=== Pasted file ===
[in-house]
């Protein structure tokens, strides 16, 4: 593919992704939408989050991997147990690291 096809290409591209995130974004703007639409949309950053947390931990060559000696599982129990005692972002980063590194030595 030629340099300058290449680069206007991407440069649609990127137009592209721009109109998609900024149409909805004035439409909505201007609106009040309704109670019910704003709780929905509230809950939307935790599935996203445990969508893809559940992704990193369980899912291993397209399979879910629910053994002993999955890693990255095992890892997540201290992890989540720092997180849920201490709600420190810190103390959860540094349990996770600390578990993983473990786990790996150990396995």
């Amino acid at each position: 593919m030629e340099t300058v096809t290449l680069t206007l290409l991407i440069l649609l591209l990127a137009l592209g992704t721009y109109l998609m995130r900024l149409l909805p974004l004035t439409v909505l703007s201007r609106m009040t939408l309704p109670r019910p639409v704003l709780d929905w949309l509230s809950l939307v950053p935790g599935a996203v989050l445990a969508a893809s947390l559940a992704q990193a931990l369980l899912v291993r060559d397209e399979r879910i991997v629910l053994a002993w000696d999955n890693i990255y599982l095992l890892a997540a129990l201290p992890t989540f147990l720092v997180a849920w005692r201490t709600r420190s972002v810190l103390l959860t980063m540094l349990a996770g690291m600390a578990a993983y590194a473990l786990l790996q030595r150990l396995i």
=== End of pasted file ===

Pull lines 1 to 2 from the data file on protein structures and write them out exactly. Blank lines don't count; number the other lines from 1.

[in-house]
């Protein structure tokens, strides 16, 4: 593919992704939408989050991997147990690291 096809290409591209995130974004703007639409949309950053947390931990060559000696599982129990005692972002980063590194030595 030629340099300058290449680069206007991407440069649609990127137009592209721009109109998609900024149409909805004035439409909505201007609106009040309704109670019910704003709780929905509230809950939307935790599935996203445990969508893809559940992704990193369980899912291993397209399979879910629910053994002993999955890693990255095992890892997540201290992890989540720092997180849920201490709600420190810190103390959860540094349990996770600390578990993983473990786990790996150990396995």